***Growing Up Absurd In The 1950s- Penny’s Brand New Phonograph
Click on the headline to link to a YouTube film clip of The Penguins performing their 50s classic, Earth Angel.
Frm The Pen Of Frank Jackman
The Golden Age Of American Rock ‘n’ Roll; Volume One, various artists, Ace Records, 1994
Scene: Prompted by the cover photograph, the memory cover photograph, which grace each CD in this The Golden Age Of American Rock ‘n’ Roll series. The photo on this CD, as might be expected, shows the ubiquitous, highly coveted, then and today, old time LP (and 45’s convertible) record player and the family radio, probably RCA, both weapons in the 1950’s teenage wars to have our own music, and to be able to listen to said music 24/7 without parental interference, or knowledge. Of course, not everybody, teenage everybody, and that’s what counted, including rock dizzy Penny had one or the other and that is the struggle we are to presently witness.
“Good night, Mr. and Mrs. Dodd, the kids were no problem and thanks again for the money.” “Whee,” Penny Parker whispered under her breathe, as she went out the door. Those kids were nothing but monsters, refusing to go to bed unless, and until, they watched Maverick on television, Penny played checkers with Bobby and Billy Dodd (sister Laura was satisfied to be a spectator), and they each (all three on this one) got not one, but two scoops of ice cream before surrendering to Penny’s demands. And all for a lousy seventy-five cents an hour. Those were slave wages, slave wages even for a thirteen -year old girl and Penny, Parker proud if not Parker bright, bright yet anyway thought for just a minute to give up this monster-sitting, well, baby-sitting really, up. “No,” she yelled into the Clintondale night, “No way after all I have put up with from those beasts am I giving up my dream record player now, no way.” And that was that.
Penny, Parker bright or proud notwithstanding, was a creature of her times, as we all are more or less. And the times called for every self-respecting teenager, and teenagers were all that counted in Penny’s universe, had his or her own private, up in his or her room, phonograph to play his or her favorite music, rock ‘n’ roll music, naturally. Not some lame Benny Goodman or Doris Day mumble that her parents listened to on the radio downstairs and drove Penny up a wall, maybe up more than one wall. And drove her right out of the Parker door down to Bop Benny’s Record Shop to play the jukebox there when the newest of the new records came out. See, Penny did not have her own record player like every other girl, every other teen-age girl that counted in her class at Clintondale Junior High School. Even Pammy Fuller had one, and Pam’s parents had them practically living on the county farm. But Peter Parker, father Parker, was adamant that he would not pay for anything that was connected with rock ‘n’ roll. Not out of religious principles, or anything like that, but he just hated the sound. Yes, I know, Peter Parker, square, square cubed.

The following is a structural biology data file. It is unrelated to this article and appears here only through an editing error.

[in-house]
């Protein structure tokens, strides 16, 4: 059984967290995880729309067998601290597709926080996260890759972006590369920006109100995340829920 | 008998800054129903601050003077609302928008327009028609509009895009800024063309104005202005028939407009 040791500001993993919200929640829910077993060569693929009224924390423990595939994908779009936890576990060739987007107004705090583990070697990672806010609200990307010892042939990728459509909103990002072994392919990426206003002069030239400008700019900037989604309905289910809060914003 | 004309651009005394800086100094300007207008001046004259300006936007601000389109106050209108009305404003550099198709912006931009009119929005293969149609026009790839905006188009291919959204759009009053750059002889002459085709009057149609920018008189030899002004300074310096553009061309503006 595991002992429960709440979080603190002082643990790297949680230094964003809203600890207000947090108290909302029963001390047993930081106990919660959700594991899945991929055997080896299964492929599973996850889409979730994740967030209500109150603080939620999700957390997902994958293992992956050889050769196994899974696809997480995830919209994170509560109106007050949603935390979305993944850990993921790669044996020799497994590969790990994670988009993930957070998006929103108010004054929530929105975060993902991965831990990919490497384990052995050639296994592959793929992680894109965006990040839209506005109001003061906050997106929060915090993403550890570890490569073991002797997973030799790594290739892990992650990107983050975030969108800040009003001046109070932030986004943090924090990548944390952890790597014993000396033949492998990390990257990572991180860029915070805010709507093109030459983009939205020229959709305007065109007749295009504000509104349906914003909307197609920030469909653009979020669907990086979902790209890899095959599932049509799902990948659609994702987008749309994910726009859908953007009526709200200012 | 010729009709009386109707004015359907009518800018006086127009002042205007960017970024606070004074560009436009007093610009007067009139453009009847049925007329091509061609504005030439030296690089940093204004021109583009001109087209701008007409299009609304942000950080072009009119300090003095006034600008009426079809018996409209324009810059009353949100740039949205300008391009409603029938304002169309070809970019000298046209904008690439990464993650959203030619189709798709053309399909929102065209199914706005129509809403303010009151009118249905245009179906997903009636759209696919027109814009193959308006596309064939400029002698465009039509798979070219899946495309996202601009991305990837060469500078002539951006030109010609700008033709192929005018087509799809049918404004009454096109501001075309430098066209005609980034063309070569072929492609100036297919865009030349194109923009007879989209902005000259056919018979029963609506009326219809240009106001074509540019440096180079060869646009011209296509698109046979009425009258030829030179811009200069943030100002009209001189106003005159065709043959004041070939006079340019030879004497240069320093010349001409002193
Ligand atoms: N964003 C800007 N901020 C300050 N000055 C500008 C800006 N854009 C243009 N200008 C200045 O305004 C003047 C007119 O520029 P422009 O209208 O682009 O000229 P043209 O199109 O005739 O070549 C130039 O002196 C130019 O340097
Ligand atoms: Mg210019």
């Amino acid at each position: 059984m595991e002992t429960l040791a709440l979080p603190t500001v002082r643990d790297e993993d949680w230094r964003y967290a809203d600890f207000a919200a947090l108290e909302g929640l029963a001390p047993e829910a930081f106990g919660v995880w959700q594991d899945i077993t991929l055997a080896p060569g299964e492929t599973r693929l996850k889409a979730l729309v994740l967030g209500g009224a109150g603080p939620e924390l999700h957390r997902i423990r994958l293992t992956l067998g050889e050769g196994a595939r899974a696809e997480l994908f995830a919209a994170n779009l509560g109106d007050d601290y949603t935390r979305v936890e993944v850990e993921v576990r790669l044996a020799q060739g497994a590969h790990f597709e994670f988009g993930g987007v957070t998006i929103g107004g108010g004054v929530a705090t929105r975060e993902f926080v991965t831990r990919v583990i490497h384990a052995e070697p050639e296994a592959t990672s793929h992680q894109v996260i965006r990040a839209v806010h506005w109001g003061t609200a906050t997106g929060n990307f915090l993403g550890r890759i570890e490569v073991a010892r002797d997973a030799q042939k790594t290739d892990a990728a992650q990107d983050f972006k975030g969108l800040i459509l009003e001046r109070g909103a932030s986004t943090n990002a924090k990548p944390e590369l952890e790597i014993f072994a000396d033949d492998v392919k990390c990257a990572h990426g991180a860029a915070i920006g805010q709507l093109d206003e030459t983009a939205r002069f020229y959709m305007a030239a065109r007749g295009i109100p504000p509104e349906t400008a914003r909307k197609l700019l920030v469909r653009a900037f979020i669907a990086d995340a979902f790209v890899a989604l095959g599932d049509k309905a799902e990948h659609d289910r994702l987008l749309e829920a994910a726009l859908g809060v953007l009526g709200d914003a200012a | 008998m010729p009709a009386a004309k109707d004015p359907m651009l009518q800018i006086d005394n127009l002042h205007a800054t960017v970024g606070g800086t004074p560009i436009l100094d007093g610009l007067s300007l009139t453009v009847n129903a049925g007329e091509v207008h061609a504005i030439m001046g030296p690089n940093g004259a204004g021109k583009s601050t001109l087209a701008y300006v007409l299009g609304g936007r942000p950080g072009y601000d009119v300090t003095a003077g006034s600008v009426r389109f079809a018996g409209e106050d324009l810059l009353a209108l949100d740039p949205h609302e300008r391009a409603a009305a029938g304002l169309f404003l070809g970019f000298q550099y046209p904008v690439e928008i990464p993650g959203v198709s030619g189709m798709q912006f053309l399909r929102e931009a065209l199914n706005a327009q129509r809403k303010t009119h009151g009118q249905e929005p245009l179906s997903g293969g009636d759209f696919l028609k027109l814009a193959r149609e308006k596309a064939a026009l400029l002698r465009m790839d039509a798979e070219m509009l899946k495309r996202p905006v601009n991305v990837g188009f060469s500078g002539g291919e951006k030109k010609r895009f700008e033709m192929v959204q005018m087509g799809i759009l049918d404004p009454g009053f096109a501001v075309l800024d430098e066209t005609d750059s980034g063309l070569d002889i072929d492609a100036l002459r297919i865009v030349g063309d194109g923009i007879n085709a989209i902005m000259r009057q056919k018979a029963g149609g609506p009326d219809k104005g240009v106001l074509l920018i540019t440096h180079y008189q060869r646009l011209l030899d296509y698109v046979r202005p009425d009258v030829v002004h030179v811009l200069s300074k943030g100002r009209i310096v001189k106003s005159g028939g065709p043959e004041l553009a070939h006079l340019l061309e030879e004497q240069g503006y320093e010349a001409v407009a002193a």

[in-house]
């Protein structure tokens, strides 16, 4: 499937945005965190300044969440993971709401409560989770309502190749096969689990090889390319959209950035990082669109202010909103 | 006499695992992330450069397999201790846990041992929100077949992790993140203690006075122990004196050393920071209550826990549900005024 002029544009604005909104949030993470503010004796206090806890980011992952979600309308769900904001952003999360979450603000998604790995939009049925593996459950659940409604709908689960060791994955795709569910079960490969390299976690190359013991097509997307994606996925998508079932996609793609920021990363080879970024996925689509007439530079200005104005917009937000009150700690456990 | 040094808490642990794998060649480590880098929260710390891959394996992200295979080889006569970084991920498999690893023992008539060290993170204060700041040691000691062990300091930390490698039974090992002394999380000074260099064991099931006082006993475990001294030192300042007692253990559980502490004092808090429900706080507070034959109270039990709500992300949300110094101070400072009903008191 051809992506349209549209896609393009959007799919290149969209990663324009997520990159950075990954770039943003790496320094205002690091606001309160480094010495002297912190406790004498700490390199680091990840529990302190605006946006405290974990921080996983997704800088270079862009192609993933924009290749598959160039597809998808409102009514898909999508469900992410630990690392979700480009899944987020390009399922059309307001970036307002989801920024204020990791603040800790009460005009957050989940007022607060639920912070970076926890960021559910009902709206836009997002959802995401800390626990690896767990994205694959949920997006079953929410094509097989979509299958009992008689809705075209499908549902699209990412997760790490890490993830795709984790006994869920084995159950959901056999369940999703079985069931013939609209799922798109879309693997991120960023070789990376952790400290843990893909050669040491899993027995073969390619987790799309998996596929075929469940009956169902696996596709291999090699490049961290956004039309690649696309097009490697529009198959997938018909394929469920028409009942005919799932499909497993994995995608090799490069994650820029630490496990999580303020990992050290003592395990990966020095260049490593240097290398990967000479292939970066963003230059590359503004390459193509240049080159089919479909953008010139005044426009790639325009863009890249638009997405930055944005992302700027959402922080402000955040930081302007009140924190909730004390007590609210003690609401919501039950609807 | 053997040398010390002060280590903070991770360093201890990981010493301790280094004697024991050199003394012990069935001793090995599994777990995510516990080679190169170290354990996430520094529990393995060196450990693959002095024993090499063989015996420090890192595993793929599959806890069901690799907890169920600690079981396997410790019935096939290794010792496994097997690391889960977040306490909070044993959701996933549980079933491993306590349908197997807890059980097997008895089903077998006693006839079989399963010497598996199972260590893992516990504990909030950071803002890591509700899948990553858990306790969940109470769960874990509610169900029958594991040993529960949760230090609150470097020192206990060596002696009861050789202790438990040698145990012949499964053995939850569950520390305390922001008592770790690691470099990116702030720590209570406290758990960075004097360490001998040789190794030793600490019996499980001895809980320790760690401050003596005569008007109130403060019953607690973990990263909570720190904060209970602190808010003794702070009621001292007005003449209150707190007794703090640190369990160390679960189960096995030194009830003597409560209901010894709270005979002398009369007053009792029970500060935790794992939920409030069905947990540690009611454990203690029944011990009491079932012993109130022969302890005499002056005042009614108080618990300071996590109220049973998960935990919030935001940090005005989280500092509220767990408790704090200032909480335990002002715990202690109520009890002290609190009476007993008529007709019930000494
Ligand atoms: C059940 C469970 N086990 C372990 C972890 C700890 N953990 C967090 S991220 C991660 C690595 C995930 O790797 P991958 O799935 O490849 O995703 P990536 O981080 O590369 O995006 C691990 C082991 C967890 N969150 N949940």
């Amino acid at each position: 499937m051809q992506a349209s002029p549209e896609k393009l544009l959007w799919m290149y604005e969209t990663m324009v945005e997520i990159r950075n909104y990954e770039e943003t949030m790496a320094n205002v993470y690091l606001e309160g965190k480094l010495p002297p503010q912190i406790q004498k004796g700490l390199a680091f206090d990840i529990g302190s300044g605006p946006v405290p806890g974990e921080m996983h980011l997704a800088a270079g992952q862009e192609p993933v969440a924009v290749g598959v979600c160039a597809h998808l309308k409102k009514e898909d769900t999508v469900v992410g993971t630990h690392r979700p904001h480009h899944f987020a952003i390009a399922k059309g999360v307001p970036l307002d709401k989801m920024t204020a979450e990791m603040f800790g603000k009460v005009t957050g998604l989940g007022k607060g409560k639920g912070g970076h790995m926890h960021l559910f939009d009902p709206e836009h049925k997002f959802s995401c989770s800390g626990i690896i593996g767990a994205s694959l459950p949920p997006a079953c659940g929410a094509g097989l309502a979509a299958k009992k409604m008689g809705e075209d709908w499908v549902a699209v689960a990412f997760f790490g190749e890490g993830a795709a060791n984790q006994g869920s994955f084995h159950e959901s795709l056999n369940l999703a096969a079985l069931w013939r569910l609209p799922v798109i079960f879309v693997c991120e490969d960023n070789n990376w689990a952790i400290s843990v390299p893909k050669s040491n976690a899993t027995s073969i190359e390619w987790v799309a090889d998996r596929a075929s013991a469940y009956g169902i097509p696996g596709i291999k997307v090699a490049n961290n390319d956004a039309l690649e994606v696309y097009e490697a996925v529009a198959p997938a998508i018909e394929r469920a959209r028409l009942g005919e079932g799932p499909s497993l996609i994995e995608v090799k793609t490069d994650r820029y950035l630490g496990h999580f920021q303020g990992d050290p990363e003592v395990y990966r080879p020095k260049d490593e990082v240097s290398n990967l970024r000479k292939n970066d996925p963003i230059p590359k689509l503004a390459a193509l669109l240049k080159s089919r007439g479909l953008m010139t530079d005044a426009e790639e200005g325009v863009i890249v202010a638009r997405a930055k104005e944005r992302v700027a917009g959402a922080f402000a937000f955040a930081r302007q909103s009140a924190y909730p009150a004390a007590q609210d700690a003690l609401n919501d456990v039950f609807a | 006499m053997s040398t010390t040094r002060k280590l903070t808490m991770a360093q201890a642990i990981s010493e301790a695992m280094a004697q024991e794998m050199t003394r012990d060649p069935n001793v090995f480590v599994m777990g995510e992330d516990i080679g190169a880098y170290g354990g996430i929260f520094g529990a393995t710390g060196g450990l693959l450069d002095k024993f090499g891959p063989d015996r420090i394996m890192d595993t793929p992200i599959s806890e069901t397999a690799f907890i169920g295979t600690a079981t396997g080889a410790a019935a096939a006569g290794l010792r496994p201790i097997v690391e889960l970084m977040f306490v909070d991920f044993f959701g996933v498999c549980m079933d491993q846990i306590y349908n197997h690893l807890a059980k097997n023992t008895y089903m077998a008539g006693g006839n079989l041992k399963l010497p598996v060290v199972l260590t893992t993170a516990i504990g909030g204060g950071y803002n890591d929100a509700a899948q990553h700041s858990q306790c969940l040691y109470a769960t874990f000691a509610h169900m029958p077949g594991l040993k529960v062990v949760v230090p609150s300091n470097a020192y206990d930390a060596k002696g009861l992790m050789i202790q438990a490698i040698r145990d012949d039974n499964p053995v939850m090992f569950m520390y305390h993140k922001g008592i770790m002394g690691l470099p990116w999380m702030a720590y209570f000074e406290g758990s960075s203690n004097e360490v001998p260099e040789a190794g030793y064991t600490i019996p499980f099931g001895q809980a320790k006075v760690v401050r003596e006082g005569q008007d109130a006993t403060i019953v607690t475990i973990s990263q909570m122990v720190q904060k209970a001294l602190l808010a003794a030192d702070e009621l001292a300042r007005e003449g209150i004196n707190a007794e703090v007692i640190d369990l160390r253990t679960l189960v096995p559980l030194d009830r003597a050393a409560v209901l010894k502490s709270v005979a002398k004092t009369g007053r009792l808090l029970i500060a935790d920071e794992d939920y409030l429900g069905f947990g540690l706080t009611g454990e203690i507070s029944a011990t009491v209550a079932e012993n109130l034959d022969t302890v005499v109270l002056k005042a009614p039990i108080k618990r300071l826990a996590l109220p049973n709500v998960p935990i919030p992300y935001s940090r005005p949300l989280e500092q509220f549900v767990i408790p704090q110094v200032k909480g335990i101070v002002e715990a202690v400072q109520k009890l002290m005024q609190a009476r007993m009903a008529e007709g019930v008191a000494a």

So that left Penny down at Benny’s throwing nickels, dimes, and quarters in that old juke box. Many nickels when Kathy Young’s A Thousand Stars was hot, or when she had a crush, a big crush, on Zack Smith and she “broke the bank,” playing Earth Angel by the Penguins and When We Get Married by The Dreamlovers whenever Zack was in Benny’s and she wanted to draw his attention to her. Or the time when “Foul-Mouth” Phil Jackson dared her to play Eddie My Love by the Teen Queens when he was trying to date her up, or what passed for a date at twelve.
One day her brother, Paul, a year older than Penny but seemingly about a million years wiser saw that she had put at least fifty cents in the box when she was feeling all sentimental about Jimmy Kelly, her ex-beau, or as ex-beau as any thirteen- year old girl is allowed to have, and was playing I Love How You Love Me by the Paris Sisters like crazy. He just flat-out told her after dinner that night that it would be a whole lot easier and less expensive to just get her own record player and play up in her room to her heart’s contend. Penny stood there in disbelief, not in disbelief about the idea but that dear old dad would go for it. Well, the long and short of it, was that dear old dad did go for it, with the usual provisos that there would be no loud or late playing. Sure daddy.
And that prospect, that record player of her very own, with her own platters to spin (records, grooved vinyl records to the squares), and no bother, except maybe to invite Jimmy or Zack over bother, is why this night as she walks home she is muttering about wage slavery, the injustices of the world, the teenage world, the only one that counted in case someone might have forgotten, and other communistic sentiments, if anybody had hear her. Penny figured after that night that another twelve hours of drudgery, another nine dollars and she could get that cool one that she saw in the Sears&Roebuck catalogue.
But then Penny, Parker bright just then, looked pensively down at the sidewalk when she realizes that she would have to buy records to feed that record player and that she would have to continue baby-sitting for slave wages forever with Dodd monsters to get all the 45s that she absolutely needed. And then, horror of horrors, what if Jimmy liked Sixteen Candles by the Crests and Zack didn’t but liked Rockin’ Robin by Bobby Day (and he probably would) and she had to buy both records. Well, what’s a girl to do but, Penny, Parker proud just then, thought she would be able to figure it out.